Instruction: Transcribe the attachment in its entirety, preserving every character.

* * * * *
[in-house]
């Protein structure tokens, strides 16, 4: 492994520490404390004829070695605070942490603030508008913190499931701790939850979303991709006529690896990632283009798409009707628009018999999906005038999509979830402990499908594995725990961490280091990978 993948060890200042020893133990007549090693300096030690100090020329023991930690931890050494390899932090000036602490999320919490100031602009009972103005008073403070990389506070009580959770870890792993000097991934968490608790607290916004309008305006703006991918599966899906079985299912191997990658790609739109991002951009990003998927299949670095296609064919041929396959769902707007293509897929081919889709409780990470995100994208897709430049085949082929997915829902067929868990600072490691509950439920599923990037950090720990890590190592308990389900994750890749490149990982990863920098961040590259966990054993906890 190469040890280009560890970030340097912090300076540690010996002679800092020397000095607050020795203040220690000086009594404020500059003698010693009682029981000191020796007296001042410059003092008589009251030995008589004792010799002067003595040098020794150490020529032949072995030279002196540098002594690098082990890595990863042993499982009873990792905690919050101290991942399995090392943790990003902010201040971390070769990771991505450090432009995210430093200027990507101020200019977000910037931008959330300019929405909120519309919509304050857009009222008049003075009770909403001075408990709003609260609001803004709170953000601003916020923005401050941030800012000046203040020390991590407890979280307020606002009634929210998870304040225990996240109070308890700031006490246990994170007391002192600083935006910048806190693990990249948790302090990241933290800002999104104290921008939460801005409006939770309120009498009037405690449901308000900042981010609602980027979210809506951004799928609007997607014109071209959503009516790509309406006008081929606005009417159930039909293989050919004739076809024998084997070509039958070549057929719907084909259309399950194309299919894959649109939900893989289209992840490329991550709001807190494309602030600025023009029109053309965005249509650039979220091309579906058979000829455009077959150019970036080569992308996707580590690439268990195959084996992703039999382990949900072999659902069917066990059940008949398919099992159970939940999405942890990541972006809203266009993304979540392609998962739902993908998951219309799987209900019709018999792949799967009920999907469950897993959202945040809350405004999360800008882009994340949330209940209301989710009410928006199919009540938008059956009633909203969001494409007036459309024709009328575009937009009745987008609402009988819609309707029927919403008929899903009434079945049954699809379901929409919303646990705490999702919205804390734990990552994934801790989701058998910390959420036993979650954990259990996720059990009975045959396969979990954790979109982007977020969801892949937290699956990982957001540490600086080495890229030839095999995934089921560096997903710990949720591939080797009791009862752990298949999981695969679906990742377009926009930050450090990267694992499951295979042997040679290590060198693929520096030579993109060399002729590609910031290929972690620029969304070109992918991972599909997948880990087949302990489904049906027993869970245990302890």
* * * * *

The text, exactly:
[in-house]
């Protein structure tokens, strides 16, 4: 492994520490404390004829070695605070942490603030508008913190499931701790939850979303991709006529690896990632283009798409009707628009018999999906005038999509979830402990499908594995725990961490280091990978 993948060890200042020893133990007549090693300096030690100090020329023991930690931890050494390899932090000036602490999320919490100031602009009972103005008073403070990389506070009580959770870890792993000097991934968490608790607290916004309008305006703006991918599966899906079985299912191997990658790609739109991002951009990003998927299949670095296609064919041929396959769902707007293509897929081919889709409780990470995100994208897709430049085949082929997915829902067929868990600072490691509950439920599923990037950090720990890590190592308990389900994750890749490149990982990863920098961040590259966990054993906890 190469040890280009560890970030340097912090300076540690010996002679800092020397000095607050020795203040220690000086009594404020500059003698010693009682029981000191020796007296001042410059003092008589009251030995008589004792010799002067003595040098020794150490020529032949072995030279002196540098002594690098082990890595990863042993499982009873990792905690919050101290991942399995090392943790990003902010201040971390070769990771991505450090432009995210430093200027990507101020200019977000910037931008959330300019929405909120519309919509304050857009009222008049003075009770909403001075408990709003609260609001803004709170953000601003916020923005401050941030800012000046203040020390991590407890979280307020606002009634929210998870304040225990996240109070308890700031006490246990994170007391002192600083935006910048806190693990990249948790302090990241933290800002999104104290921008939460801005409006939770309120009498009037405690449901308000900042981010609602980027979210809506951004799928609007997607014109071209959503009516790509309406006008081929606005009417159930039909293989050919004739076809024998084997070509039958070549057929719907084909259309399950194309299919894959649109939900893989289209992840490329991550709001807190494309602030600025023009029109053309965005249509650039979220091309579906058979000829455009077959150019970036080569992308996707580590690439268990195959084996992703039999382990949900072999659902069917066990059940008949398919099992159970939940999405942890990541972006809203266009993304979540392609998962739902993908998951219309799987209900019709018999792949799967009920999907469950897993959202945040809350405004999360800008882009994340949330209940209301989710009410928006199919009540938008059956009633909203969001494409007036459309024709009328575009937009009745987008609402009988819609309707029927919403008929899903009434079945049954699809379901929409919303646990705490999702919205804390734990990552994934801790989701058998910390959420036993979650954990259990996720059990009975045959396969979990954790979109982007977020969801892949937290699956990982957001540490600086080495890229030839095999995934089921560096997903710990949720591939080797009791009862752990298949999981695969679906990742377009926009930050450090990267694992499951295979042997040679290590060198693929520096030579993109060399002729590609910031290929972690620029969304070109992918991972599909997948880990087949302990489904049906027993869970245990302890």